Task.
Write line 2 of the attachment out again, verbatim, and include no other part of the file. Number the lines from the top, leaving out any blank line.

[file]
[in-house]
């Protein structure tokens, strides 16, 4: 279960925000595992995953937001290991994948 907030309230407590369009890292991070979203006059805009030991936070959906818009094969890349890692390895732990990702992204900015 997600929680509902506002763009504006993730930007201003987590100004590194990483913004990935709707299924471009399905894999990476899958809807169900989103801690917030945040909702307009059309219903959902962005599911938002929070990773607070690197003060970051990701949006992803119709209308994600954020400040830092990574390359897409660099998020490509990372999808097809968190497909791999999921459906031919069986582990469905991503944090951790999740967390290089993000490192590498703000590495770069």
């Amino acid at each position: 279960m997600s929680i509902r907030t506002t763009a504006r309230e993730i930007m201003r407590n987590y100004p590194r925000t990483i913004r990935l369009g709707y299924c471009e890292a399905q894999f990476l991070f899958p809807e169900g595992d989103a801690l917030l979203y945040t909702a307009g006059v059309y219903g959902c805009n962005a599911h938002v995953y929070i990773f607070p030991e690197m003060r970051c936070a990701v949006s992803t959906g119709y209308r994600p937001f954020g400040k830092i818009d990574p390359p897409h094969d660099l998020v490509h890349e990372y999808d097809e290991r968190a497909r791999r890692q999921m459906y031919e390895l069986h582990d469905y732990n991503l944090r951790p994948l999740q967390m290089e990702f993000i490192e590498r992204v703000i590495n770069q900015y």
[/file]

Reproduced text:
């Protein structure tokens, strides 16, 4: 279960925000595992995953937001290991994948 907030309230407590369009890292991070979203006059805009030991936070959906818009094969890349890692390895732990990702992204900015 997600929680509902506002763009504006993730930007201003987590100004590194990483913004990935709707299924471009399905894999990476899958809807169900989103801690917030945040909702307009059309219903959902962005599911938002929070990773607070690197003060970051990701949006992803119709209308994600954020400040830092990574390359897409660099998020490509990372999808097809968190497909791999999921459906031919069986582990469905991503944090951790999740967390290089993000490192590498703000590495770069």